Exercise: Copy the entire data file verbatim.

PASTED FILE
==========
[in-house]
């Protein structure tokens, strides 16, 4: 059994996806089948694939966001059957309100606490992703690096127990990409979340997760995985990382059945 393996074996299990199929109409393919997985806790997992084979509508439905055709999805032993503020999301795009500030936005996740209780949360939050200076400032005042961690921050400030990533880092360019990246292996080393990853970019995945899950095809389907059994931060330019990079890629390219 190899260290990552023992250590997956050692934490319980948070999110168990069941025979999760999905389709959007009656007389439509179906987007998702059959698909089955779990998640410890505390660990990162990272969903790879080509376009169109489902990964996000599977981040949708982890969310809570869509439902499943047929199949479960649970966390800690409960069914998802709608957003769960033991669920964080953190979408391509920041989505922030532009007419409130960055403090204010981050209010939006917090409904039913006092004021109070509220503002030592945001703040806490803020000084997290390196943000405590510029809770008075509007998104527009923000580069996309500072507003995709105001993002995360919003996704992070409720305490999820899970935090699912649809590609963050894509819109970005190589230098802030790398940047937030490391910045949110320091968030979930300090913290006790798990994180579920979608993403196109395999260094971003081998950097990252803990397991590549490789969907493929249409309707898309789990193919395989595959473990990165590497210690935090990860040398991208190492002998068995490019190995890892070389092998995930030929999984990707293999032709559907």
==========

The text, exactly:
[in-house]
């Protein structure tokens, strides 16, 4: 059994996806089948694939966001059957309100606490992703690096127990990409979340997760995985990382059945 393996074996299990199929109409393919997985806790997992084979509508439905055709999805032993503020999301795009500030936005996740209780949360939050200076400032005042961690921050400030990533880092360019990246292996080393990853970019995945899950095809389907059994931060330019990079890629390219 190899260290990552023992250590997956050692934490319980948070999110168990069941025979999760999905389709959007009656007389439509179906987007998702059959698909089955779990998640410890505390660990990162990272969903790879080509376009169109489902990964996000599977981040949708982890969310809570869509439902499943047929199949479960649970966390800690409960069914998802709608957003769960033991669920964080953190979408391509920041989505922030532009007419409130960055403090204010981050209010939006917090409904039913006092004021109070509220503002030592945001703040806490803020000084997290390196943000405590510029809770008075509007998104527009923000580069996309500072507003995709105001993002995360919003996704992070409720305490999820899970935090699912649809590609963050894509819109970005190589230098802030790398940047937030490391910045949110320091968030979930300090913290006790798990994180579920979608993403196109395999260094971003081998950097990252803990397991590549490789969907493929249409309707898309789990193919395989595959473990990165590497210690935090990860040398991208190492002998068995490019190995890892070389092998995930030929999984990707293999032709559907």